I’m not one of those people who hears the voice of God audibly, but that moment (and maybe one other time) came pretty close. I stopped. All the crazy thoughts stopped. I thought about my father. I don’t remember what I thought about him. I’m sure I remembered all our walks and all his listening. I might have thought of the time when I was eight and he almost drowned trying to rescue a Mickey Mouse beachball for me that had blown into the sea. (I’m really glad he didn’t–that memory gives me a stomach ache every time I think about it, but I do think it says something about how much my father loves me.) Maybe I thought about his telling stories to me and my brother, or playing with us and the neighbourhood kids after school. Anyway, I thought about my father. Then the Different Thought said, “I love you more than that.” Then I remembered when Jesus said, ““Which of you, if your son asks for bread, will give him a stone? Or if he asks for a fish, will give him a snake? If you, then, though you are evil, know how to give good gifts to your children, how much more will your Father in heaven give good gifts to those who ask him!” (Matthew 7.9-11, NIV).
I began to bawl. He hadn’t directly answered my question about whether to go to London or not, but He had answered my fears about somehow inadvertently angering Him, and about whether or not I could possibly want something He also wanted.
All that to say, the God-as-Father picture has been pretty helpful for me, but sometimes I wonder if I’m the only person. Some of my female friends who struggled with that image all those years ago have come to terms with God as their much-better-Father, and some of them hang onto their faith simply because of what they see in Jesus, even though they still can’t get their heads and hearts around the father thing. And some, no doubt, have walked away from Him altogether.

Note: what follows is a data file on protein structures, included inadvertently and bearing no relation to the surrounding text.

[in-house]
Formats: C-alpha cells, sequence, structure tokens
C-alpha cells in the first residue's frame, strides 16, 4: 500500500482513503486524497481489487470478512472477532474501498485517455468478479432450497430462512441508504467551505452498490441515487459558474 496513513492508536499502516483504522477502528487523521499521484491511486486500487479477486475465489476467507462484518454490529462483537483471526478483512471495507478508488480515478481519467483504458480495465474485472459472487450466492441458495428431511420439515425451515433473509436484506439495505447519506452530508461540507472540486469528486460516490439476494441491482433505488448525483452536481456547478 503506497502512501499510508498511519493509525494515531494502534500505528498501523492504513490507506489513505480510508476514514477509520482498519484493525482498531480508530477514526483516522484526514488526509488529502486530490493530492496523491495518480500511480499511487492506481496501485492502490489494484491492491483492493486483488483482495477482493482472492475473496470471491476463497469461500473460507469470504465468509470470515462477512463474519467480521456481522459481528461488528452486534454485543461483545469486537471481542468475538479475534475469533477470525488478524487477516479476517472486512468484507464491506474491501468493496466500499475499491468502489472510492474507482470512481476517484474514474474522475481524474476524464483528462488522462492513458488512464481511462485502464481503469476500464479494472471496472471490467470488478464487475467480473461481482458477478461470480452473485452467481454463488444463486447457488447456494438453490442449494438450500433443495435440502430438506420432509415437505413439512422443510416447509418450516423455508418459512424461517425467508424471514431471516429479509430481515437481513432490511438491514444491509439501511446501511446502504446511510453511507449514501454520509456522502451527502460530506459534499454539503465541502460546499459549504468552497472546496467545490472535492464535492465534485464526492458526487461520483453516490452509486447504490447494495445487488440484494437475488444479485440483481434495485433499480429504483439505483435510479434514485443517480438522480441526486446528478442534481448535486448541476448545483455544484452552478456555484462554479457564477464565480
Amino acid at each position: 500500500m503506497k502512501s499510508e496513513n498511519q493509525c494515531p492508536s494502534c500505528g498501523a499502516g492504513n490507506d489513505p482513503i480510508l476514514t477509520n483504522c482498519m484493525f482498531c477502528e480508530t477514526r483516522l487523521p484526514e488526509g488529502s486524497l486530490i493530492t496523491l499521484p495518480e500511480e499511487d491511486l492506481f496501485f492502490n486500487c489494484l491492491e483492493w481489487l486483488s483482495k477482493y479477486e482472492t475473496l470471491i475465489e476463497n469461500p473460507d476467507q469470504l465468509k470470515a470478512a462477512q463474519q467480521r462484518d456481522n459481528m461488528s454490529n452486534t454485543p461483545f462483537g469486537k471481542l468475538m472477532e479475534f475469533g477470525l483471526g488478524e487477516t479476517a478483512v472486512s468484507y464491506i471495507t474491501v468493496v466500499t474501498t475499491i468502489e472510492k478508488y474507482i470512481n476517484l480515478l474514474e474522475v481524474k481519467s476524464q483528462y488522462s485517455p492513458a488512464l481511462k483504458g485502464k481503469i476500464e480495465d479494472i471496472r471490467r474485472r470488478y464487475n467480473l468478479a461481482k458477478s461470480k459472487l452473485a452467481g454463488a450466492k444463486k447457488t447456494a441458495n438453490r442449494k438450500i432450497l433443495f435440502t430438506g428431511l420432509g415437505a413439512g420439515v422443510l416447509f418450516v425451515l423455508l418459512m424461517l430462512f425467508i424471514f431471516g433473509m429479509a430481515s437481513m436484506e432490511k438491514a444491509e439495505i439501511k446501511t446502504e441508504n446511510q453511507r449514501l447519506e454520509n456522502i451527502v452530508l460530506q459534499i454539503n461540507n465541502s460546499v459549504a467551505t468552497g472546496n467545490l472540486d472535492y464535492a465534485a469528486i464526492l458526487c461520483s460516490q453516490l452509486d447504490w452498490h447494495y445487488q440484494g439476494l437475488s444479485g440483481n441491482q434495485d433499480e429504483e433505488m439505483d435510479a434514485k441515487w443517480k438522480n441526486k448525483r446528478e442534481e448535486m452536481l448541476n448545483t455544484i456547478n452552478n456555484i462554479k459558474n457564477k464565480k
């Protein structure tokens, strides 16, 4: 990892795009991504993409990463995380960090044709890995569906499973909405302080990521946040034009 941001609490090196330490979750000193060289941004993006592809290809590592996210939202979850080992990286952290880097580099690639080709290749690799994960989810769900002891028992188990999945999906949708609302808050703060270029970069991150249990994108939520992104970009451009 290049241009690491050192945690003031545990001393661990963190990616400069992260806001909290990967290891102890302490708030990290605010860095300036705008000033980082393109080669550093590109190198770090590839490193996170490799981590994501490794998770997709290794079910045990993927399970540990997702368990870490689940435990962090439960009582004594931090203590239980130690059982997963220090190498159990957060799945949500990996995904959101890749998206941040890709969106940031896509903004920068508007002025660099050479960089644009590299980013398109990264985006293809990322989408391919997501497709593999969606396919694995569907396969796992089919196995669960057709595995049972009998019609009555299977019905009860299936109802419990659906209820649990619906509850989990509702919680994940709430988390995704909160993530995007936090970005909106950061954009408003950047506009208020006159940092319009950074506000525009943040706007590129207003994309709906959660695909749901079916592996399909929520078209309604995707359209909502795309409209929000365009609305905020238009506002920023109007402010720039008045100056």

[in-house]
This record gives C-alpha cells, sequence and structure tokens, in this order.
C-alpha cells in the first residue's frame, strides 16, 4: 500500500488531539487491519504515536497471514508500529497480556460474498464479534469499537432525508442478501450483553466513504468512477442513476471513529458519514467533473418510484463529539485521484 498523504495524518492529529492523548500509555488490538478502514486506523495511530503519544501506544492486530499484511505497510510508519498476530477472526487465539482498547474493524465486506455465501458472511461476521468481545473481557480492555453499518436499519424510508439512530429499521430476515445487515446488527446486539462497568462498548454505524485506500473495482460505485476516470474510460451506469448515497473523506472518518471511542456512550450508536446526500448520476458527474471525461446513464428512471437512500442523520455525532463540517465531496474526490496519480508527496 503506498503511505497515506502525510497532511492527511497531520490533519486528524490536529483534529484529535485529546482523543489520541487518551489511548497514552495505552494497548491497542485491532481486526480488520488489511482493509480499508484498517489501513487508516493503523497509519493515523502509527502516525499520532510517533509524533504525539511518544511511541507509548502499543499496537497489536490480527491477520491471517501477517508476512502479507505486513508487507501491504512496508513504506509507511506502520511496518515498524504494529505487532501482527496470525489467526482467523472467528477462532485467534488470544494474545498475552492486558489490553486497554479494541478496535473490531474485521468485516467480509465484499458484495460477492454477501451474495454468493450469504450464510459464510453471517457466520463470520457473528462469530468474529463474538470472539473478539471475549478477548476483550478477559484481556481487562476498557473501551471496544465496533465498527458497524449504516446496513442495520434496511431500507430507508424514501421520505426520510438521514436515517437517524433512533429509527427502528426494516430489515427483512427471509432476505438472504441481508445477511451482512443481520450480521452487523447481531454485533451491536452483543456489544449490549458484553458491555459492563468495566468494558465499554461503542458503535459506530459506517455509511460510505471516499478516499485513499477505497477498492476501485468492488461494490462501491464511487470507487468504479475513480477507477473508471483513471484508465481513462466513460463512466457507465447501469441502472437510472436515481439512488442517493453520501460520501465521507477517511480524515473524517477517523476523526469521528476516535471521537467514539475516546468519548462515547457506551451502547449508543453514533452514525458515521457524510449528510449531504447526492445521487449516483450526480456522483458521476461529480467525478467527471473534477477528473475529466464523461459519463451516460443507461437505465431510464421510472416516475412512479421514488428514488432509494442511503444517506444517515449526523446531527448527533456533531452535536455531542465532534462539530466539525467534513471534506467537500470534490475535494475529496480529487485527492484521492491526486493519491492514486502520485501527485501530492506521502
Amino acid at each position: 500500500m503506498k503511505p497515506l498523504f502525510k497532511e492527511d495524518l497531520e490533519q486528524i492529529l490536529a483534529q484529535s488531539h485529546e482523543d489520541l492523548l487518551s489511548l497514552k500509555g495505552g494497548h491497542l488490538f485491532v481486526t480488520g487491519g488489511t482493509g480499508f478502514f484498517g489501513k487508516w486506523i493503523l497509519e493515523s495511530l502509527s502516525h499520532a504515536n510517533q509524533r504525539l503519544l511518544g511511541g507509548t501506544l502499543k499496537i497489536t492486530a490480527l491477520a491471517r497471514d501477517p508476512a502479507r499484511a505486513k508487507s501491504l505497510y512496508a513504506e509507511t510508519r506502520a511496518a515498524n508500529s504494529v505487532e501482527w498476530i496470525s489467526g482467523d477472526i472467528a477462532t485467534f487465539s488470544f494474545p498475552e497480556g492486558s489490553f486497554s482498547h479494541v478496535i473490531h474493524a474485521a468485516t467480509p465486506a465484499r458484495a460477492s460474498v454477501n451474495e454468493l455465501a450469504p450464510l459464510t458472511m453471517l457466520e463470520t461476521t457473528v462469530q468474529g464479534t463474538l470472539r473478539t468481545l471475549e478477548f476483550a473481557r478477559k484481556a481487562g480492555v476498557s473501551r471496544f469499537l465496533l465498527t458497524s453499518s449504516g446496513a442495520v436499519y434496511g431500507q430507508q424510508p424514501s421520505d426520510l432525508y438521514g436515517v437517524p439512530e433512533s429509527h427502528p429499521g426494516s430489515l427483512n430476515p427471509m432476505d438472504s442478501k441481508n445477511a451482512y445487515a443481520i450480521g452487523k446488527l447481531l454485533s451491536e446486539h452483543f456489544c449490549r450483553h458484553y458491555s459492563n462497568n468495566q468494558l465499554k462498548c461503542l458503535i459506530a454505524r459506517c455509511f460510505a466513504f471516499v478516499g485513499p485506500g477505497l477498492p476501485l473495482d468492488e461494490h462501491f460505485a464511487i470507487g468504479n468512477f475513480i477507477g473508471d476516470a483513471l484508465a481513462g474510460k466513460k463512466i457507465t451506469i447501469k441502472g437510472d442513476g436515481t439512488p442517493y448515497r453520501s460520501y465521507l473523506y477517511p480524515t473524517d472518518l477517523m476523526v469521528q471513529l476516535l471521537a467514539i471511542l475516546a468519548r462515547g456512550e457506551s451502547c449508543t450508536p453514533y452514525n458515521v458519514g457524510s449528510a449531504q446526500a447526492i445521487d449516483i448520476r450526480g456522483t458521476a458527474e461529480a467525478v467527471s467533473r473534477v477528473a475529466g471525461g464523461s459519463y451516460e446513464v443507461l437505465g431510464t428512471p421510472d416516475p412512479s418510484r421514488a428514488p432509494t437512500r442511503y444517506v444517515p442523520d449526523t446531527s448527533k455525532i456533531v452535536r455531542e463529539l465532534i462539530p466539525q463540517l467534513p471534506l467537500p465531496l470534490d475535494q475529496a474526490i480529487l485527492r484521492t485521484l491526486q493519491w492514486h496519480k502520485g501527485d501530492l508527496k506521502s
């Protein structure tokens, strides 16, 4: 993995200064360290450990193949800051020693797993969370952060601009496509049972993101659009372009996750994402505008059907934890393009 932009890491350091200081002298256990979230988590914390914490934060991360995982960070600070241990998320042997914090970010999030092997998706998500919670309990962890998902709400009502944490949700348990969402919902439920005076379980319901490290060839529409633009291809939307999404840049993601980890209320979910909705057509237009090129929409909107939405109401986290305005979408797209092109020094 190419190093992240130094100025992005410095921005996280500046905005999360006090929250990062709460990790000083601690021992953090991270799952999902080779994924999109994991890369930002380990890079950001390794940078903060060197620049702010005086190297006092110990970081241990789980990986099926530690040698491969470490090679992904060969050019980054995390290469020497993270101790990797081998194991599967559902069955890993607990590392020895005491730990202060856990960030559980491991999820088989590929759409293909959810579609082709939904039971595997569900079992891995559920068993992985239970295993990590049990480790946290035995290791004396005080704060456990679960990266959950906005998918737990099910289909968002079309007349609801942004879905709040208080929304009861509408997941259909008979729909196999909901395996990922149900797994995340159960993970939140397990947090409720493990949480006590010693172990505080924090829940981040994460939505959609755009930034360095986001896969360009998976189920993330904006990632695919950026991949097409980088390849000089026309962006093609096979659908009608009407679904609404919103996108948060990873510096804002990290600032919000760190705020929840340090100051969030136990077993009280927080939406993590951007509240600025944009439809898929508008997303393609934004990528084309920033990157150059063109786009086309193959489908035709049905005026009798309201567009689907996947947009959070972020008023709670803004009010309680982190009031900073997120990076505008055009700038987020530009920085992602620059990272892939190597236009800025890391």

Now, ever since I’ve come back to New England, it seems like it’s my male friends who have the issues with God as Father. No wonder. What else do you do when your birth-father abandons your family for another one, or when you can’t measure up to your father’s unreachable ideals for you, or when your father can’t measure up to your ideals for him? Any exposure to the God of the Bible after that comes through marred-father lenses, particularly because God kind of introduces Himself as Father. Jesus’ words about earthly fathers who give good gifts to their children ring hollow because yours didn’t or couldn’t. The God of wrath might feel all too familiar, or the transcendent God might feel as far away as your own dad, or the God who demands obedience may remind you of guilt you rid yourself of long ago. I suspect it may be harder to have father-issues as a man, because you might be a father yourself, and all your doubts and uncertainties about the role come into your consciousness, whether you want them to or not.
I kind of believe that maybe God picked “Father” as one of His personal metaphors precisely because He knows how hard it is to be one. He knows the pain of rebellious children and the agony of losing One. I kind of think He wanted to redeem the title–to show us what a Father is really meant to be like. I think He can do it, too. But some of the Biblical passages are so difficult to swallow, and some of our fathers are so difficult to forgive, that how we can ever get to the point of seeing Him as He wants us to see Him–as He really is–seems essentially impossible. Which is why, sometimes, I wonder about His PR a little bit.